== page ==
If she gets a big bounce, I think the election is practically over. Barring some cataclysmic revelation, Trump will never recapture the lead. If she gets a moderate bounce, anything could happen—it all depends on a handful of states and we will see what we will see. If she gets little or no bounce, we may well see Donald Trump inaugurated president next January. I still think that Trump has a good chance of carrying all of the states the Mitt Romney did in 2012 while winning Ohio, Pennsylvania, and Florida, something I’ve been warning about for most of the last year.

I agree with this assessment of the state of the political parties.

Decades of “good government” reforms have systematically stripped the power that parties once had: to control money, to control committee assignments, to control how much pork politicians get to brag about to the voters back home.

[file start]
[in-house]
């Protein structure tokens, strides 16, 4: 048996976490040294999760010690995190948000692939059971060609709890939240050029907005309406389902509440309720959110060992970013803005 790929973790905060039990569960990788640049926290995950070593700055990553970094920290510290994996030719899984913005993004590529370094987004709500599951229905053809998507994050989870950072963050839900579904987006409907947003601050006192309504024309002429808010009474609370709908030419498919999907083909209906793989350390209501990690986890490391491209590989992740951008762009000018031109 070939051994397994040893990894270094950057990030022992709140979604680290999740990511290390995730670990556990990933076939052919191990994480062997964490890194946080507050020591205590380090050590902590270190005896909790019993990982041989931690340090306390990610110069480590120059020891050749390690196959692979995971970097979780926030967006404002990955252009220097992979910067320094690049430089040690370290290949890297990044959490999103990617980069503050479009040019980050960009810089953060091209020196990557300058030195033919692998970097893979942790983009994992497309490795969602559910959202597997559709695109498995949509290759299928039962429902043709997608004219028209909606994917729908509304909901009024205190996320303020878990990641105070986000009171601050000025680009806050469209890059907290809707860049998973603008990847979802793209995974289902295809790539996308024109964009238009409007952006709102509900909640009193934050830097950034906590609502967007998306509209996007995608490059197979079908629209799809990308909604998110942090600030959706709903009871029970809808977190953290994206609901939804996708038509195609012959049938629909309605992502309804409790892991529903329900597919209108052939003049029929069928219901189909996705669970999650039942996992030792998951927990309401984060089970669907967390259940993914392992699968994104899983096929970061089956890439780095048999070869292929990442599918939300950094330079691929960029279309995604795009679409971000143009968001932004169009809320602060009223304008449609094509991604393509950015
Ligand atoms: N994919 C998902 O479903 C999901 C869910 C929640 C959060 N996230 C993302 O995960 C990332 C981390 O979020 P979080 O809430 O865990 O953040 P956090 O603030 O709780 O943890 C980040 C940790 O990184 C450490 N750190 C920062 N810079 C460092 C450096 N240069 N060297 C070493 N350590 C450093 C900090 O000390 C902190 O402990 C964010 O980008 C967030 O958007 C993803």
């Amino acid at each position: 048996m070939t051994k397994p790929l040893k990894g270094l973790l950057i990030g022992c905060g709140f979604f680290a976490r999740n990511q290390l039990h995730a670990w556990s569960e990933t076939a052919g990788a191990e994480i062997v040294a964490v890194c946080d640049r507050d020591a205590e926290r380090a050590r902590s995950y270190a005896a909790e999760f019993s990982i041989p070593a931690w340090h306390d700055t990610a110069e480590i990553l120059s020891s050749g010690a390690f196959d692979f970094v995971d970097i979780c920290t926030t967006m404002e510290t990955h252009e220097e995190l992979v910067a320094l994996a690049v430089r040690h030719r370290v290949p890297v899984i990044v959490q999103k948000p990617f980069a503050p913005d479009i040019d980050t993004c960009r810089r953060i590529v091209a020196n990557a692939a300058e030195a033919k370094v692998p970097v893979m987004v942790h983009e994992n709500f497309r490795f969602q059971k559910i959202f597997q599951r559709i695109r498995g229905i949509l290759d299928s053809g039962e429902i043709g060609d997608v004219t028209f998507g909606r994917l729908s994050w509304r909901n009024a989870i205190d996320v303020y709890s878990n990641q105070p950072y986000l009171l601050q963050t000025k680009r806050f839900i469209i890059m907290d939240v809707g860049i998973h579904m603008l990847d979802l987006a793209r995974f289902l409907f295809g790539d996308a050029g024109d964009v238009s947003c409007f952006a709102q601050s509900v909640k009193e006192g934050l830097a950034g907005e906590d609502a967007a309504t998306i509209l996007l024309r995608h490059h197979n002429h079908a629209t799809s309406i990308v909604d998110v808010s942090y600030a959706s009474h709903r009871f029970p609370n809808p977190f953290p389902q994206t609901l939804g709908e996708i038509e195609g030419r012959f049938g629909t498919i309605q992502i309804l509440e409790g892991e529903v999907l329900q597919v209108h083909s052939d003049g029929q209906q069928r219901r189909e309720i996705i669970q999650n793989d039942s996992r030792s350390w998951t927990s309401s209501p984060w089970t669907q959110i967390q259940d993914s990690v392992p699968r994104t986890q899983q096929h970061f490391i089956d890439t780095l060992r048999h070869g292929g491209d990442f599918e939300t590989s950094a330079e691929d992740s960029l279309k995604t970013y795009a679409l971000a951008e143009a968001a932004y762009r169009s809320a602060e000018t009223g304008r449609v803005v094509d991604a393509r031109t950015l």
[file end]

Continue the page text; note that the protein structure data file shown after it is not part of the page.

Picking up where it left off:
That’s true as far as it goes. But it’s not true within the Congress. In Congress House Speakers and Senate Majority Leaders still wield enormous power. They control the agenda; they control committee appointments. People who have a Schoolhouse Rock view of the Congress still pooh pooh that.

My intuition is we’re either seeing the death throes of political parties as we’ve known them or a major political realignment. I just can’t tell and everything looks distorted to me right now—politics as seen through a funhouse mirror.

I think that the pillorying that even the most temperate and moderate of Republican candidates, e.g. Mitt Romney, have taken at the hands of the media, the Democrats, and absolutist Republicans has played a role. There’s a sort of Gresham’s Law at work—the bad is driving out the good.

And social media is a major contributing factor to this:

My other working theory is simply that the left committed the cardinal sin known as “reading your own press releases.” The left loved the “demographics is destiny” arguments that seemed to promise them a glorious future of uninterrupted rule.

Will that prediction fail as it has failed every time it’s been made? Or is this time really different?


Is Russia Our Enemy?